As the Central Bank of Nigeria’s Monetary Policy begins its two-day bi-monthly meeting today in Abuja, economic experts and analysts have said the committee is expected to maintain the status quo by keeping the monetary policy instruments at the current levels.
The experts were of the opinion that the MPC would keep the lending rate (Monetary Policy Rate) at the current level of 14 per cent, while the Liquidity Ratio and Cash Reserve Ratio would be held at current levels by the committee.
“We expect the CBN to keep the MPR, CRR and other monetary policy rates at current levels, given the fact that the economy is just coming out of recession,” the Managing Director, Afrinvest West Africa, Mr. Ayodeji Ebo, said.
“The CBN foreign exchange policies are yielding results also, and there is a need to look at this before any review of the monetary policy instruments,” he added.
A currency analyst at Ecobank Nigeria, Mr. Kunle Ezun, said the committee would leave the rates as they were currently because there was no need to review them at a time the economy was trying to get its direction.
The National Bureau of Statistics has said the Consumer Price Index, which gauges inflation, increased by 17.24 per cent (year-on-year) though at a slower pace in April, translating to 0.02 percentage points reduction from the 17.26 per cent recorded in March.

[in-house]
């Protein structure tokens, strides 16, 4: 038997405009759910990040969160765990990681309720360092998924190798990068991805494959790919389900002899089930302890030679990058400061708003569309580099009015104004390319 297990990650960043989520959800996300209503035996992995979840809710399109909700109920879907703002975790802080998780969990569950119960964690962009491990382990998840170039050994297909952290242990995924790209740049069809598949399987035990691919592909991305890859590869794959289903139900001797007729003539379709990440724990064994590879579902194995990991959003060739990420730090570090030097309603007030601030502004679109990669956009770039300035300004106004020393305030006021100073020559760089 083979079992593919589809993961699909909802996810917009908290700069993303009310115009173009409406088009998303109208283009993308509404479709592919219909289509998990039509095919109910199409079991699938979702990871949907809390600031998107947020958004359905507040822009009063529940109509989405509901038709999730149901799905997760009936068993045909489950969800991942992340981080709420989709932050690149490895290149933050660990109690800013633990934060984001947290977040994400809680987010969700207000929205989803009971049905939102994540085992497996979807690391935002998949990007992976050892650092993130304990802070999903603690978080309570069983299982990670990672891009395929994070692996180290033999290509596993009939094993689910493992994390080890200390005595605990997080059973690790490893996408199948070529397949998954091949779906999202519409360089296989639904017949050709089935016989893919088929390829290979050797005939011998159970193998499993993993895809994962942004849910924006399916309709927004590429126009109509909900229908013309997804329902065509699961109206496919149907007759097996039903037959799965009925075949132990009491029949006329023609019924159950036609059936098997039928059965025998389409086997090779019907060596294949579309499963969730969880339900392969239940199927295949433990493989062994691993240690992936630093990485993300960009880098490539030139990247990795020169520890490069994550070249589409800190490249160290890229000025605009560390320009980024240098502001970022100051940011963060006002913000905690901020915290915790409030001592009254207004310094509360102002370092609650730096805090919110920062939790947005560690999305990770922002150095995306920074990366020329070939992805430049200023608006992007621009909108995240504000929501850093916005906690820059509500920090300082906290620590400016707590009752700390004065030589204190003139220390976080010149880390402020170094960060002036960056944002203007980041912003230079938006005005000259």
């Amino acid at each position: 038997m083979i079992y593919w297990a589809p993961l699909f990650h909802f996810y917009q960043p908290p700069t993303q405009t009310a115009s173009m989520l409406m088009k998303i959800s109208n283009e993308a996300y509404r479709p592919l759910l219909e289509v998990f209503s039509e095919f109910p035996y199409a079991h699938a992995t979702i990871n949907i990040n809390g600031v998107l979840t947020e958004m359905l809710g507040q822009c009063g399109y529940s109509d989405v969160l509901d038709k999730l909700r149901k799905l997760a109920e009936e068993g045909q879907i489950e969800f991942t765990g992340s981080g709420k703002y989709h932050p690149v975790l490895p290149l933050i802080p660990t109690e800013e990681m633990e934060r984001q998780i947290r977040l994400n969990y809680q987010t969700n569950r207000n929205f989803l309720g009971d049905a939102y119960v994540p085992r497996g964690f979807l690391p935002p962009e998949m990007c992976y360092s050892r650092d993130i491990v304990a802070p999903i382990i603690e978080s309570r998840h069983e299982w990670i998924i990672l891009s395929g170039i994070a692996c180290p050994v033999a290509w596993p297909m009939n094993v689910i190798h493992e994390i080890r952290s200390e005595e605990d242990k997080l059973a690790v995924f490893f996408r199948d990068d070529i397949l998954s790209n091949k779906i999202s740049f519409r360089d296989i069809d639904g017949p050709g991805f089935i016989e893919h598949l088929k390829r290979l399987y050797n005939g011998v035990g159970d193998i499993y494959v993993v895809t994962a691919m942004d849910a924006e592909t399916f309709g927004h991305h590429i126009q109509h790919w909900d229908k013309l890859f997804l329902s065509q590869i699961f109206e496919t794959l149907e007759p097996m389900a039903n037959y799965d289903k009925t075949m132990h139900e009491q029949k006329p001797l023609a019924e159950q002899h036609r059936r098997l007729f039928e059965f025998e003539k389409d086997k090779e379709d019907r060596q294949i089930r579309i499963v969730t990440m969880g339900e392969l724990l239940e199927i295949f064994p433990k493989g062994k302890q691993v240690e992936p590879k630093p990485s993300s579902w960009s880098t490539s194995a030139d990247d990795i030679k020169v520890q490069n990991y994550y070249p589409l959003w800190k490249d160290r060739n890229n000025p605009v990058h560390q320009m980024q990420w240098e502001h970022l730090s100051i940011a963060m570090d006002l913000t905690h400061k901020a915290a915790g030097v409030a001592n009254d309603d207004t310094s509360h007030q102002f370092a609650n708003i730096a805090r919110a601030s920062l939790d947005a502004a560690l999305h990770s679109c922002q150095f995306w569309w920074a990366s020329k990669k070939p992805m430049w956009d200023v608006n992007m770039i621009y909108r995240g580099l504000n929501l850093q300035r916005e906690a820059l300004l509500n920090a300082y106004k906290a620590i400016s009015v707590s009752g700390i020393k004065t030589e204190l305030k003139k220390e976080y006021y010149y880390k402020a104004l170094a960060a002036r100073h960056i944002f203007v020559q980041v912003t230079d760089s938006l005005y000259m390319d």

According to the NBS, the decline in the headline CPI, which is occurring consecutively for three months, has exhibited effects of some easing in already high food and non-food prices, as well as favourable base effects over 2016 prices.
The Director, Union Capital Limited, Egie Akpata, noted that the overall inflationary trend was down and it seemed “the CBN strategy of constraining naira liquidity and flooding the market with US dollars is having a positive effect.”
“It will take a few more months of this sustained strategy before inflation is brought closer to the CBN target range,” he added.
Generally, he pointed out, inflation was falling a lot slower than predicted, even though “the rise in annual food inflation coupled with a few disease outbreaks affecting a number of key crops is worrying.”
“Unfortunately, the CBN strategy has resulted in extremely high risk free rates making it very difficult for liquidity and credit to flow to the private sector. If the GDP growth remains negative or very weak, the CBN would have to loosen liquidity and cut rates in the next few months so as to be seen as supporting the Federal Government’s effort to reflate the economy,” Akpata added.